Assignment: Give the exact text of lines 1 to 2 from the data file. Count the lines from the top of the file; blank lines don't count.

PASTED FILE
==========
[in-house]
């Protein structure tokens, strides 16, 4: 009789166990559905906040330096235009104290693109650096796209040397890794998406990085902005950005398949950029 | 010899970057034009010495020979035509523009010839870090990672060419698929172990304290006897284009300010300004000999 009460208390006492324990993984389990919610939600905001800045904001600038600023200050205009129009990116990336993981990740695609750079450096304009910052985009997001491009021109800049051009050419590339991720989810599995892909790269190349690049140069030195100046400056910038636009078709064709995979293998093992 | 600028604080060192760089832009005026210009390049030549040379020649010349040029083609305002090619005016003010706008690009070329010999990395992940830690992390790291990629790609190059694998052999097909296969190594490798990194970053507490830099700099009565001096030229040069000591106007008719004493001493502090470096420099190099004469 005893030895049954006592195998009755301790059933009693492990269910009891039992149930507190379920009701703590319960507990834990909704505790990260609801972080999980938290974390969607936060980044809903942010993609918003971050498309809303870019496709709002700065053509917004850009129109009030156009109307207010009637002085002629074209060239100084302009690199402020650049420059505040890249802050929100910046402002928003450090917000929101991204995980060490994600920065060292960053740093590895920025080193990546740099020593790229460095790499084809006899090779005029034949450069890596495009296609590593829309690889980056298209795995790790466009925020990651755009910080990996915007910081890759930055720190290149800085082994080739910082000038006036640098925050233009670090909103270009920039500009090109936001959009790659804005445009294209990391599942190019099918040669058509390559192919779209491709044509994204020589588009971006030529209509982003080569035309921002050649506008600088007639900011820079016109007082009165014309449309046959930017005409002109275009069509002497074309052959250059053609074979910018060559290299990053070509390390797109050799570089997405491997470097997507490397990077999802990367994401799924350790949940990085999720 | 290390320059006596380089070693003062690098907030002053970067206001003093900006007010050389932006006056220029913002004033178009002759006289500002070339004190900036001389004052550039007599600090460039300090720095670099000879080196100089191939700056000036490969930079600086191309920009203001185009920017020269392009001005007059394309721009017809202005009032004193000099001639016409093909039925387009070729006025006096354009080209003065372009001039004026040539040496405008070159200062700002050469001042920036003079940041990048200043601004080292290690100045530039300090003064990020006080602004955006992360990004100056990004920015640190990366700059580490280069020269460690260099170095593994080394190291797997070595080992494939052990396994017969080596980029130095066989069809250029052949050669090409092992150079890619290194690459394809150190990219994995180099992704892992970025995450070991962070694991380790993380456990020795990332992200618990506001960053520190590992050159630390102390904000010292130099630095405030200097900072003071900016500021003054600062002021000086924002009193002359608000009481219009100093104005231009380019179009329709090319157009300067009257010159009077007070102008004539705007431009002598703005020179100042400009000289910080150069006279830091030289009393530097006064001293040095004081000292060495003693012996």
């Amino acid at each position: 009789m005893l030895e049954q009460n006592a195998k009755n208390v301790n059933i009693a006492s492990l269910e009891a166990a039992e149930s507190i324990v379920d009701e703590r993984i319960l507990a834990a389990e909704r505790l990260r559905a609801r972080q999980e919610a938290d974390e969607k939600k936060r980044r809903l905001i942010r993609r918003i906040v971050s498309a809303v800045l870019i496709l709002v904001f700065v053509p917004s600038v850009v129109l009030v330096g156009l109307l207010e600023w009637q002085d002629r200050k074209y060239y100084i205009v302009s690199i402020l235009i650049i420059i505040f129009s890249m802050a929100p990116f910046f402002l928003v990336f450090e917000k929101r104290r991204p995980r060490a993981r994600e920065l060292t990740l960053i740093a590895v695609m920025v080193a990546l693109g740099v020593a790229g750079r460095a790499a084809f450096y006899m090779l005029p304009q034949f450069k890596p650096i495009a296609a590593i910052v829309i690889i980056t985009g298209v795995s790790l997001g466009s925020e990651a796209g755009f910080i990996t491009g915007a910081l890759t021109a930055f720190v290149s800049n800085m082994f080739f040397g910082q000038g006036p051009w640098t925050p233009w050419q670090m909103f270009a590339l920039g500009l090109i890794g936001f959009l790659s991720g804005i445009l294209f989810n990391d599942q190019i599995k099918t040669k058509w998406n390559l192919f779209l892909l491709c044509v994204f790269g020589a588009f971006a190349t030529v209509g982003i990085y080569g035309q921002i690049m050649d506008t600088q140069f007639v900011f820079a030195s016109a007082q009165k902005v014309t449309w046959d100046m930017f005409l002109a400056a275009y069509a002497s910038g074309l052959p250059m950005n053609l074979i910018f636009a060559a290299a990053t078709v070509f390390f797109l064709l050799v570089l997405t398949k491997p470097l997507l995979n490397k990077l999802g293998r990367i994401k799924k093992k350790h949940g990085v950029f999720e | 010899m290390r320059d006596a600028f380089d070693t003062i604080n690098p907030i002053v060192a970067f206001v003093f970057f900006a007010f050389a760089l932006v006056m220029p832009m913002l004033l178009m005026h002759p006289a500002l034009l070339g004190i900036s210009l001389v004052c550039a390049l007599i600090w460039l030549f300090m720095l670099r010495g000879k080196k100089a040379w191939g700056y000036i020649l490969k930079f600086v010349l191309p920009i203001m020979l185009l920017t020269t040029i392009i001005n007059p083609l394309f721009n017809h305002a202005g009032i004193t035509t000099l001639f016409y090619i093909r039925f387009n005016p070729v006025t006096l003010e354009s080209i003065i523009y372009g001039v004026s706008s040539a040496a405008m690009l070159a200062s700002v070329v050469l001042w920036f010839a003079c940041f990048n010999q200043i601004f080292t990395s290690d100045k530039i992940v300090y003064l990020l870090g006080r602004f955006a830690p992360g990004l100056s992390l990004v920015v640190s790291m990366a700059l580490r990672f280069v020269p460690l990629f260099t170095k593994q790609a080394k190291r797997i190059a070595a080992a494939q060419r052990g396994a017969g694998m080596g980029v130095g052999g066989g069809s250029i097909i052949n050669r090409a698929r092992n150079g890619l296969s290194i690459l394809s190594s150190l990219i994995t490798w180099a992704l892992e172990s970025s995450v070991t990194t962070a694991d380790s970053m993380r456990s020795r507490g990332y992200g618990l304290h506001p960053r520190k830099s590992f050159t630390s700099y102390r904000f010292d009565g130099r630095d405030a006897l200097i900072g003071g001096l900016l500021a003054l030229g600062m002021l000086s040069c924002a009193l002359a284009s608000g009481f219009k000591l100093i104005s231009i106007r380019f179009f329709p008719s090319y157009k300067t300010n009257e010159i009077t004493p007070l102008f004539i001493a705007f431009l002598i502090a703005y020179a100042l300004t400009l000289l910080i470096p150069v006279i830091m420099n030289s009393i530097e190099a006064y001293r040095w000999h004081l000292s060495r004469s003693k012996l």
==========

[in-house]
């Protein structure tokens, strides 16, 4: 009789166990559905906040330096235009104290693109650096796209040397890794998406990085902005950005398949950029 | 010899970057034009010495020979035509523009010839870090990672060419698929172990304290006897284009300010300004000999 009460208390006492324990993984389990919610939600905001800045904001600038600023200050205009129009990116990336993981990740695609750079450096304009910052985009997001491009021109800049051009050419590339991720989810599995892909790269190349690049140069030195100046400056910038636009078709064709995979293998093992 | 600028604080060192760089832009005026210009390049030549040379020649010349040029083609305002090619005016003010706008690009070329010999990395992940830690992390790291990629790609190059694998052999097909296969190594490798990194970053507490830099700099009565001096030229040069000591106007008719004493001493502090470096420099190099004469 005893030895049954006592195998009755301790059933009693492990269910009891039992149930507190379920009701703590319960507990834990909704505790990260609801972080999980938290974390969607936060980044809903942010993609918003971050498309809303870019496709709002700065053509917004850009129109009030156009109307207010009637002085002629074209060239100084302009690199402020650049420059505040890249802050929100910046402002928003450090917000929101991204995980060490994600920065060292960053740093590895920025080193990546740099020593790229460095790499084809006899090779005029034949450069890596495009296609590593829309690889980056298209795995790790466009925020990651755009910080990996915007910081890759930055720190290149800085082994080739910082000038006036640098925050233009670090909103270009920039500009090109936001959009790659804005445009294209990391599942190019099918040669058509390559192919779209491709044509994204020589588009971006030529209509982003080569035309921002050649506008600088007639900011820079016109007082009165014309449309046959930017005409002109275009069509002497074309052959250059053609074979910018060559290299990053070509390390797109050799570089997405491997470097997507490397990077999802990367994401799924350790949940990085999720 | 290390320059006596380089070693003062690098907030002053970067206001003093900006007010050389932006006056220029913002004033178009002759006289500002070339004190900036001389004052550039007599600090460039300090720095670099000879080196100089191939700056000036490969930079600086191309920009203001185009920017020269392009001005007059394309721009017809202005009032004193000099001639016409093909039925387009070729006025006096354009080209003065372009001039004026040539040496405008070159200062700002050469001042920036003079940041990048200043601004080292290690100045530039300090003064990020006080602004955006992360990004100056990004920015640190990366700059580490280069020269460690260099170095593994080394190291797997070595080992494939052990396994017969080596980029130095066989069809250029052949050669090409092992150079890619290194690459394809150190990219994995180099992704892992970025995450070991962070694991380790993380456990020795990332992200618990506001960053520190590992050159630390102390904000010292130099630095405030200097900072003071900016500021003054600062002021000086924002009193002359608000009481219009100093104005231009380019179009329709090319157009300067009257010159009077007070102008004539705007431009002598703005020179100042400009000289910080150069006279830091030289009393530097006064001293040095004081000292060495003693012996």